Sometimes. Whereas the former asset expires within one year of its acquisition. 26 . But the position is otherwise with a long-lived asset which wears out or depreciates over a long period. depreciation accounting is a must for every business: (1) Recovery of cost incurred on fixed assets over their useful life so as to keep owner's capital intact. In accounting. Depreciation is in reality based on a matching concept meaning that the charge out depreciation amount is to match with the revenue that are generated from deploying these fixed assets. Simply. though both produce revenues. on its nature.3. the depreciation charge/rate does not necessarily equal to the tax accounting treatment of depreciation. 4. the outlay of a fixed asset is spread over several years and annually only a fraction thereof expires. is charged against current revenues and the rest. is carried forward for future expiration. Hence almost entire expenditure on a short lived asset becomes an expense and is matched against current year's revenue. this fraction. is long lived asset. termed unexpired cost. An item acquired for immediate consumption or sale is a short-lived asset and that meant for prolonged use. they differ quite drastically as a result of certain tax concession given by the Inland Revenue. called expired cost or depreciation. Life span of an asset to a business rests primarily. the latter asset lasts longer. on the purpose of its acquisition and secondary. Accordingly. Objects of making provision for depreciation For attaining following objects.

With the raising of coal etc. At one time the asset will become unfit for repairs. when it will no longer be suitable. building. The causes of internal depreciation are: (1.2) Depletion-Some assets decline in value proportionate to the quantum of production. such decline depends upon quantum of use of an asset.(2) Provision is for replacement cost on the retirement of original assets (3) To include the depreciation in the cost of production to find out the correct cost of production. (4) To find out correct profit for the year (5) To find out the correct financial position through balance sheet. mines.g. machinery etc. plant. depreciation on plant and machinery will be doubled. (1. It is obvious that such loss is unavoidable. e.1) Wear and Tear. from coal 27 .An asset declines on account of continued use e. 4. but it can not be done so permanently.g. An asset may be kept in proper working conditions through repairs for the time being. quarry etc.7. If a factory works double-shift instead of single shift.3 CAUSES OF DEPRECIATION Depreciation may be of two types:Internal-depreciation External-depreciation (1) Internal-Depreciation which occurs for certain inherent normal causes is known as internal depreciation.

(2) External-Depreciation caused by some external reasons is called external depreciation. copy rights etc.g. earth quake. the total deposit reduces gradually and after some time it will be fully exhausted.3) Accidents Assets may be destroyed by abnormal reasons such as fire. The causes of external depreciation are: (2. For example old machine becomes obsolete with the invention of more economical and sophisticated machine. (2. Then its value will be nil. flood etc.1) Obsolescence Some assets. Need for Provision of Depreciation The need for provision for depreciation arises for the following reasons: 28 . In order to survive in the competitive market the manufacturer must install new machine replacing the old one. even though they are not used e. (2.mine. In such a case the destroyed asset may be written-off as loss and a new one purchased. may become obsolete. lease hold property. whose productive capacity is generally higher and cost of production is lesser.2) Passage of time Some assets diminish in value on account of sheer passage of time. patent rights. though in proper working order.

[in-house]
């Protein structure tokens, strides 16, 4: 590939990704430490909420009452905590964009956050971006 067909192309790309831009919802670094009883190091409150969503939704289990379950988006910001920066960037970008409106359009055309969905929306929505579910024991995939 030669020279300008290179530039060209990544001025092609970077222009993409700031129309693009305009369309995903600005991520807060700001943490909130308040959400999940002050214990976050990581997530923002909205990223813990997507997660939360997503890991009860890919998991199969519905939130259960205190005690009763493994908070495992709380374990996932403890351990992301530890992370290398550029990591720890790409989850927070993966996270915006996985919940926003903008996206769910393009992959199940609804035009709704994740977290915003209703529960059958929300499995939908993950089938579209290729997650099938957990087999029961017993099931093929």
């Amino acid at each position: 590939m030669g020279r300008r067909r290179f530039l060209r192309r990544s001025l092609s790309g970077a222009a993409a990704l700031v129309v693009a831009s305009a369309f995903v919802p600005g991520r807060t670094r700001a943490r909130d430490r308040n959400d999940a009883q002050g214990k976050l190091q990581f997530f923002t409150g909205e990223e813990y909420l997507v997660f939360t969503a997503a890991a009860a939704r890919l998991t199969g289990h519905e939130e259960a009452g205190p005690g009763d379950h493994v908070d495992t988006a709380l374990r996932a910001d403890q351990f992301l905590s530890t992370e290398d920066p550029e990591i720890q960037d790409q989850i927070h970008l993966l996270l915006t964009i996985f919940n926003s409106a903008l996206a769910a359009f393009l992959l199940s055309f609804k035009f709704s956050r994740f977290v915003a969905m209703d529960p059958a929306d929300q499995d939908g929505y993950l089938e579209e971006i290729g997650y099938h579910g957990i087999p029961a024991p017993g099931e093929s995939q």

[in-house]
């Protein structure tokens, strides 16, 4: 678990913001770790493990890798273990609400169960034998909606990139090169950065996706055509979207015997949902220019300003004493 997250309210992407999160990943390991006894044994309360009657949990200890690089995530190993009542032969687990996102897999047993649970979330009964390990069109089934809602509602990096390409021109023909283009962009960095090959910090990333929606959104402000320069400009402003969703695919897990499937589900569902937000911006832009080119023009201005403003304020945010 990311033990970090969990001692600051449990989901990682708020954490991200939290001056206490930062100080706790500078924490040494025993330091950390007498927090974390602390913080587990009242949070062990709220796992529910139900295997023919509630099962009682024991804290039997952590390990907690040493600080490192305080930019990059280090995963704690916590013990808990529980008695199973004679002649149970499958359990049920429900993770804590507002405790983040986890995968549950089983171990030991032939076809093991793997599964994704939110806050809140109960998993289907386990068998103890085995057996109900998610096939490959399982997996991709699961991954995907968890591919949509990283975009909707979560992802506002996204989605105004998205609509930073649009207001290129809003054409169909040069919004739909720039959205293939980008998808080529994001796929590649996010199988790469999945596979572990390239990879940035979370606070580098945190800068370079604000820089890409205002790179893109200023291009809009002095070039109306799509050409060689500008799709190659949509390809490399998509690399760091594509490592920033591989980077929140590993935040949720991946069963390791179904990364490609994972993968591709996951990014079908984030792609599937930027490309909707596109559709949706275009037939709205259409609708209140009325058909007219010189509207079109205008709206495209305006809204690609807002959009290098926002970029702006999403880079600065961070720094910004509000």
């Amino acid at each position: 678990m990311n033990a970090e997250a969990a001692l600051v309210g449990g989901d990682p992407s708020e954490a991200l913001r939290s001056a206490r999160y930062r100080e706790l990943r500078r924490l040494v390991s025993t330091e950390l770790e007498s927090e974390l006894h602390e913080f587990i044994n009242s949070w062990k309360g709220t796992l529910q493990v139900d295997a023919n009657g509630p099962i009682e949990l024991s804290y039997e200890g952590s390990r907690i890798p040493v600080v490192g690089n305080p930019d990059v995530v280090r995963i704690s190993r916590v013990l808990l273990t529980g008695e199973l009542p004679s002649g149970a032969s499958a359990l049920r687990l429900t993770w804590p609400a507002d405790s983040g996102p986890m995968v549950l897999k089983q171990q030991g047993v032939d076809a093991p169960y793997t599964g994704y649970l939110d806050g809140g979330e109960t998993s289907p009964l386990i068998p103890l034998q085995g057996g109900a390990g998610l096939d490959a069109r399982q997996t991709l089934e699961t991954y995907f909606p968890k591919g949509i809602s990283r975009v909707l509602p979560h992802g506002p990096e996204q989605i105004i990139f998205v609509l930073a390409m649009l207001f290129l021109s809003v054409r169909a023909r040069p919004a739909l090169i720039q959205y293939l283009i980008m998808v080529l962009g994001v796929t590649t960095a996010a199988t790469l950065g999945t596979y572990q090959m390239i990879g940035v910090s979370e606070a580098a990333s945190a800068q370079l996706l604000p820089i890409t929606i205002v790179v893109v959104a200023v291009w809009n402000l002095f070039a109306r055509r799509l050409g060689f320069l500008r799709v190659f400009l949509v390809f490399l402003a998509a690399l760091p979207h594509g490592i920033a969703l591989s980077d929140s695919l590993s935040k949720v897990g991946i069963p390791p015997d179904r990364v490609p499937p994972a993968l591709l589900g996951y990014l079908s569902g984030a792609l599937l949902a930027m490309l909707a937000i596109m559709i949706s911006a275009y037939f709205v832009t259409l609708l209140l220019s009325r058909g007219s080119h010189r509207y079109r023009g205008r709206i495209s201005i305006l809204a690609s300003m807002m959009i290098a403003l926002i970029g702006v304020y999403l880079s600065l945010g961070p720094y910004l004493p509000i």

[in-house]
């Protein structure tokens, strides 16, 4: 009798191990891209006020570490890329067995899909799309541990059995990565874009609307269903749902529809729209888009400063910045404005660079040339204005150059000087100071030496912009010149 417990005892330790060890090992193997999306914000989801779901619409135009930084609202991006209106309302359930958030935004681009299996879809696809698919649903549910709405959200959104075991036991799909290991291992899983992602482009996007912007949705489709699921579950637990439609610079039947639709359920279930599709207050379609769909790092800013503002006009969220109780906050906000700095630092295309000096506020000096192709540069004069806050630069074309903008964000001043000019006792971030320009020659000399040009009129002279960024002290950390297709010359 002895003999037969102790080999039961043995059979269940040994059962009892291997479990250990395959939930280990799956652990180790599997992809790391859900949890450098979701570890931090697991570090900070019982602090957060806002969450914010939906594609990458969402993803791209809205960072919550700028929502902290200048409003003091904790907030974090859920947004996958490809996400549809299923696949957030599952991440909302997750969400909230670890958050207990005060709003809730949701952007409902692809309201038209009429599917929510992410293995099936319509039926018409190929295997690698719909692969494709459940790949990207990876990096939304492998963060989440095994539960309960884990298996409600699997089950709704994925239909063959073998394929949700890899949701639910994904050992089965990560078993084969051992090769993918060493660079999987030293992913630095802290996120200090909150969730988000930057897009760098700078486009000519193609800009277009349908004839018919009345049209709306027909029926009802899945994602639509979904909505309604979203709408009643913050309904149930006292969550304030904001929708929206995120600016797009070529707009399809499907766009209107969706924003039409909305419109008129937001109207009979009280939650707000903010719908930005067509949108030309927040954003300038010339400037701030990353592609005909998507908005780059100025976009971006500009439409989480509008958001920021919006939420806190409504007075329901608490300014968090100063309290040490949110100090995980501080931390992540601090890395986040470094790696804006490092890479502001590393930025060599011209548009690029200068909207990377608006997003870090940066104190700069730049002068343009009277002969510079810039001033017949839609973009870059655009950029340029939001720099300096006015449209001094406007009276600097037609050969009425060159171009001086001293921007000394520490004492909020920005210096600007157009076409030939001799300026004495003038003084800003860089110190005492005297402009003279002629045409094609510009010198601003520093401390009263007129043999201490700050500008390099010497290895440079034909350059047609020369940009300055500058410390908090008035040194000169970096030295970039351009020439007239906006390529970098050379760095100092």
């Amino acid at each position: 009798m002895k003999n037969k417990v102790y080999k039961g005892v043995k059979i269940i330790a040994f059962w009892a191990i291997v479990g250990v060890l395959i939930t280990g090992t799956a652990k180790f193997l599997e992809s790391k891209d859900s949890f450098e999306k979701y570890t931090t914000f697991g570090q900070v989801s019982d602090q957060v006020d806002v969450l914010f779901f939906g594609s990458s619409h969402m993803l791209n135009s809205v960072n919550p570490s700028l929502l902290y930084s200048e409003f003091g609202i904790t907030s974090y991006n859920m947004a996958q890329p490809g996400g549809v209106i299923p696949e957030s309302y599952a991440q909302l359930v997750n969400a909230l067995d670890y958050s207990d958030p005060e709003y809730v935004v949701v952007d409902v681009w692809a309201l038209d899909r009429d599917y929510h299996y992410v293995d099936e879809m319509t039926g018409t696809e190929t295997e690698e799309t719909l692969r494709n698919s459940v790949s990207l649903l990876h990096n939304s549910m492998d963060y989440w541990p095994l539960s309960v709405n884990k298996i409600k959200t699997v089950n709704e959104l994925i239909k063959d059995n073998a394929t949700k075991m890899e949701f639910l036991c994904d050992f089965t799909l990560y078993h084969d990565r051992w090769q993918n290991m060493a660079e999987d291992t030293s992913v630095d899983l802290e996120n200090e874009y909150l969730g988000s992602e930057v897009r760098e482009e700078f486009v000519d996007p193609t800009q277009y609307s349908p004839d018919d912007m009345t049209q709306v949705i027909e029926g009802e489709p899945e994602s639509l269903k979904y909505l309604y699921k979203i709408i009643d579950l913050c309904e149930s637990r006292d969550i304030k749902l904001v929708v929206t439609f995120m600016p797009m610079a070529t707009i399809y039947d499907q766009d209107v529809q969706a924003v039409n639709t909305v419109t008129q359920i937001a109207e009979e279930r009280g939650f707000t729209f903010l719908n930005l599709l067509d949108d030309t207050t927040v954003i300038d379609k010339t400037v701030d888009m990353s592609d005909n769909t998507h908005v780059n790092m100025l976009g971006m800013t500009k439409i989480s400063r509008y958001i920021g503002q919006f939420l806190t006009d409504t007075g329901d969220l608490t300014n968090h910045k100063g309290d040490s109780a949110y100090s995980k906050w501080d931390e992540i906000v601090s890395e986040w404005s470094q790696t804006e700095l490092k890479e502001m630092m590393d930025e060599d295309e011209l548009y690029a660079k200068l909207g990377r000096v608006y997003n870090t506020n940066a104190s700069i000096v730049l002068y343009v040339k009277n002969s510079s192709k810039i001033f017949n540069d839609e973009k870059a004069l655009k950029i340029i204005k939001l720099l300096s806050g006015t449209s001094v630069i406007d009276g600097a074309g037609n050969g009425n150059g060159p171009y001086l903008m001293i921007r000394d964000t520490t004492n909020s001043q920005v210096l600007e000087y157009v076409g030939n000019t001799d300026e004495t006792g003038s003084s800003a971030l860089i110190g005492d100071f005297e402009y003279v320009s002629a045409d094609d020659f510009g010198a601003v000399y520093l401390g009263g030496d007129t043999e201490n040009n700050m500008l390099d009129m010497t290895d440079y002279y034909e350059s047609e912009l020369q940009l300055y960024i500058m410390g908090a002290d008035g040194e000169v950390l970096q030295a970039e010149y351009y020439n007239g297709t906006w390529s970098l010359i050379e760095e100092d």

In such a case the required money is to be collected by introducing fresh capital or by obtaining loan by selling some other assets. (3) True Valuation of Assets-Value of assets gradually decreases on account of depreciation. depreciation must be considered in order to find out true profit/loss of a business. If depreciation is not taken into account. (4) Replacement of Assets-After some time an asset will be completely exhausted on account of use. necessary sum may not be available for buying the new assets. true profit/loss cannot be ascertained. So unless it is considered like all other expenses and losses. In other words. the cost of production would be shown less than the true cost. the value of asset will be shown in the books at a figure higher than its true value and hence the true financial position of the business will not be disclosed through Balance Sheet. (2) Ascertainment of true cost of production-Goods is produced with the help of plant and machinery which incurs depreciation in the process of production. So. This is contrary & sound commercial policy. if the cost of production is shown less by ignoring depreciation. 29 .(1) Ascertainment of true profit or loss-Depreciation is a loss. This depreciation must be considered as a part of the cost of production of goods. Otherwise. Sale price is normally fixed on the basis of cost of production. If the whole amount of profit is withdrawn from business each year without considering the loss on account of depreciation. the sale price will also be fixed at a low level resulting in loss to the business. A new asset then purchased requiring large sum of money.